News 12 at 11 o'clock / Friday, Dec. 16, 2011
MARTINEZ, Ga. -- Holiday gifts are starting to take over Melissa Bartelt's home.
Everything from boxes to Barbies and bracelets are stacked and tucked into shoe boxes all over her living and dining rooms.
"They're like a really big stocking!" Melissa joked, "In the shape of a present."
Bartelt calls her project Shoe boxes for Shelters. She's "adopted" 40 children she's never even met. They're all from local homeless facilities and battered women shelters.
"A lot of these kids are afraid, removed from their home, and to see that little bit of joy brought back to them is amazing. You really have to stop yourself from crying," she explained.
For the second year now, Bartelt has spent months and her own money to buy these gifts for kids of all ages. She starts packing up another box, saying to herself, "This one is for -- we'll call her 'C.' She's 8 years old."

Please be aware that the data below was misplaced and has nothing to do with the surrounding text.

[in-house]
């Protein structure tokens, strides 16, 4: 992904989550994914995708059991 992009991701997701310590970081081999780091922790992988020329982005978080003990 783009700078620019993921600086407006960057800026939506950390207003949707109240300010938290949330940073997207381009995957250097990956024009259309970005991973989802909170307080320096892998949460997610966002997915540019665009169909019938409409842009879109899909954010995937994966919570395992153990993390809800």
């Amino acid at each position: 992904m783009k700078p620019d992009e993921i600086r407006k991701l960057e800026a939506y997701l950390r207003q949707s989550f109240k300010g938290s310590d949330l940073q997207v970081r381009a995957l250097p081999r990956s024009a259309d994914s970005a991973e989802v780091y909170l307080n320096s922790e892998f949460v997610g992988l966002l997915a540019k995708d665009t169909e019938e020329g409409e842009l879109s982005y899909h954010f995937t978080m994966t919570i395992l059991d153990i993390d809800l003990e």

Each box is different; each one is made with a special touch.
But Bartelt says what's inside the box isn't what's really important. Her goal is just to show the kids somebody loves them. She says these might be the only gifts these kids are getting for Christmas.
"I can pretty much guarantee it," she said.
And Bartelt would know, as this is a deeply personal project for her.
"For so many years, my family lived on charity. And it's embarrassing, it's sad, and it's scary, especially as a child," she said. "So I just wanted to let them know that someone was there for them."
As she puts the finishing touches on "C's" box, Bartelt says she hopes she will finish up the 40 gifts just in time to deliver them Christmas week. Of course, she's really just helping Santa find the children whose locations must be kept secret for safety reasons.
For Bartelt, the best gift of all this season is giving back.
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